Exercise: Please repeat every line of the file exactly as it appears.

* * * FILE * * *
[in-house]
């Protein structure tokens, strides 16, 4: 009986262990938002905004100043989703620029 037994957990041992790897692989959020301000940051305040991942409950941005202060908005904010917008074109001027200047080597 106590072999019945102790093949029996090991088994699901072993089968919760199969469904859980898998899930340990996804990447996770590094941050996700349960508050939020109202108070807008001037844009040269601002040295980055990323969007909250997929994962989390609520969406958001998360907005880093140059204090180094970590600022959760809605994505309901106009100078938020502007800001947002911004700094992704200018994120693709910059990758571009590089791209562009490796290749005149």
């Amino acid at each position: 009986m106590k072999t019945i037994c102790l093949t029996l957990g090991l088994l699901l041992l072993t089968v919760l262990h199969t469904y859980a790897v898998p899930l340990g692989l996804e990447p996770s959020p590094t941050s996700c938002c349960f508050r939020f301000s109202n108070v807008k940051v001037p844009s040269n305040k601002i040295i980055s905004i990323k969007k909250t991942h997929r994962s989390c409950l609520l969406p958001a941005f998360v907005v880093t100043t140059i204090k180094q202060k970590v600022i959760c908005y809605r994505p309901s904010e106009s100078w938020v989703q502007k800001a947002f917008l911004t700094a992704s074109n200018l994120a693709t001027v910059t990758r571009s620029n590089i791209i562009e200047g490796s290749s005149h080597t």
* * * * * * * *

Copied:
[in-house]
């Protein structure tokens, strides 16, 4: 009986262990938002905004100043989703620029 037994957990041992790897692989959020301000940051305040991942409950941005202060908005904010917008074109001027200047080597 106590072999019945102790093949029996090991088994699901072993089968919760199969469904859980898998899930340990996804990447996770590094941050996700349960508050939020109202108070807008001037844009040269601002040295980055990323969007909250997929994962989390609520969406958001998360907005880093140059204090180094970590600022959760809605994505309901106009100078938020502007800001947002911004700094992704200018994120693709910059990758571009590089791209562009490796290749005149």
């Amino acid at each position: 009986m106590k072999t019945i037994c102790l093949t029996l957990g090991l088994l699901l041992l072993t089968v919760l262990h199969t469904y859980a790897v898998p899930l340990g692989l996804e990447p996770s959020p590094t941050s996700c938002c349960f508050r939020f301000s109202n108070v807008k940051v001037p844009s040269n305040k601002i040295i980055s905004i990323k969007k909250t991942h997929r994962s989390c409950l609520l969406p958001a941005f998360v907005v880093t100043t140059i204090k180094q202060k970590v600022i959760c908005y809605r994505p309901s904010e106009s100078w938020v989703q502007k800001a947002f917008l911004t700094a992704s074109n200018l994120a693709t001027v910059t990758r571009s620029n590089i791209i562009e200047g490796s290749s005149h080597t």